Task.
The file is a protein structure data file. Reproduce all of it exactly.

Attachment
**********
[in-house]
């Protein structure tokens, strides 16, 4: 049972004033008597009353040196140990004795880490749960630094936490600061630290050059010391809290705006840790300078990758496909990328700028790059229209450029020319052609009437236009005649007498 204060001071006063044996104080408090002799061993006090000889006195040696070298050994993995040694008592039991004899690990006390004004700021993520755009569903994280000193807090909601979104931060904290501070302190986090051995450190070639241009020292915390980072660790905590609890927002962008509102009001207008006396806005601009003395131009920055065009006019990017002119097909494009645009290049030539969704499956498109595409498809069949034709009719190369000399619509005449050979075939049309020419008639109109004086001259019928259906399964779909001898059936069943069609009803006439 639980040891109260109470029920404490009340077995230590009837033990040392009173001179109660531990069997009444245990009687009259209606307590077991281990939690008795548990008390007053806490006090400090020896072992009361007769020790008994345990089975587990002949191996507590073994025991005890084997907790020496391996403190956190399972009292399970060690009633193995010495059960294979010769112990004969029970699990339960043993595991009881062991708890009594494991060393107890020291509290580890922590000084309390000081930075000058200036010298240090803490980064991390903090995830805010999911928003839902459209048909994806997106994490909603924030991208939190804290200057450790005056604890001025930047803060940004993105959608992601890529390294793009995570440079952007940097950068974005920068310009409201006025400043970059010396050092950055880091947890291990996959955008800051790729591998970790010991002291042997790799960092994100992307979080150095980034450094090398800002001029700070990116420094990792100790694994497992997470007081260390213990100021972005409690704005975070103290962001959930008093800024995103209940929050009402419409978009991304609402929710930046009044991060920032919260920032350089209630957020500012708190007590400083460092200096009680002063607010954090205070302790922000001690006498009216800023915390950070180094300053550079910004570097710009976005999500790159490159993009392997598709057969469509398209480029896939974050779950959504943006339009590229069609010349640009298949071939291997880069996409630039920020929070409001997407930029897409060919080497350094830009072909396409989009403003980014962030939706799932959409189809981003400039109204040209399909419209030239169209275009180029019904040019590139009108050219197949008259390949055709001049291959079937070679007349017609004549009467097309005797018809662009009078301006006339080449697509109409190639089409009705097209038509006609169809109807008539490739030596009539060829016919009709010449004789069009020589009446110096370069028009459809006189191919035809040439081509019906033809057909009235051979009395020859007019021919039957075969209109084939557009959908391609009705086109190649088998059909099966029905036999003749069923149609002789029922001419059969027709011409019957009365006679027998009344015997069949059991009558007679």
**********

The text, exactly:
[in-house]
């Protein structure tokens, strides 16, 4: 049972004033008597009353040196140990004795880490749960630094936490600061630290050059010391809290705006840790300078990758496909990328700028790059229209450029020319052609009437236009005649007498 204060001071006063044996104080408090002799061993006090000889006195040696070298050994993995040694008592039991004899690990006390004004700021993520755009569903994280000193807090909601979104931060904290501070302190986090051995450190070639241009020292915390980072660790905590609890927002962008509102009001207008006396806005601009003395131009920055065009006019990017002119097909494009645009290049030539969704499956498109595409498809069949034709009719190369000399619509005449050979075939049309020419008639109109004086001259019928259906399964779909001898059936069943069609009803006439 639980040891109260109470029920404490009340077995230590009837033990040392009173001179109660531990069997009444245990009687009259209606307590077991281990939690008795548990008390007053806490006090400090020896072992009361007769020790008994345990089975587990002949191996507590073994025991005890084997907790020496391996403190956190399972009292399970060690009633193995010495059960294979010769112990004969029970699990339960043993595991009881062991708890009594494991060393107890020291509290580890922590000084309390000081930075000058200036010298240090803490980064991390903090995830805010999911928003839902459209048909994806997106994490909603924030991208939190804290200057450790005056604890001025930047803060940004993105959608992601890529390294793009995570440079952007940097950068974005920068310009409201006025400043970059010396050092950055880091947890291990996959955008800051790729591998970790010991002291042997790799960092994100992307979080150095980034450094090398800002001029700070990116420094990792100790694994497992997470007081260390213990100021972005409690704005975070103290962001959930008093800024995103209940929050009402419409978009991304609402929710930046009044991060920032919260920032350089209630957020500012708190007590400083460092200096009680002063607010954090205070302790922000001690006498009216800023915390950070180094300053550079910004570097710009976005999500790159490159993009392997598709057969469509398209480029896939974050779950959504943006339009590229069609010349640009298949071939291997880069996409630039920020929070409001997407930029897409060919080497350094830009072909396409989009403003980014962030939706799932959409189809981003400039109204040209399909419209030239169209275009180029019904040019590139009108050219197949008259390949055709001049291959079937070679007349017609004549009467097309005797018809662009009078301006006339080449697509109409190639089409009705097209038509006609169809109807008539490739030596009539060829016919009709010449004789069009020589009446110096370069028009459809006189191919035809040439081509019906033809057909009235051979009395020859007019021919039957075969209109084939557009959908391609009705086109190649088998059909099966029905036999003749069923149609002789029922001419059969027709011409019957009365006679027998009344015997069949059991009558007679």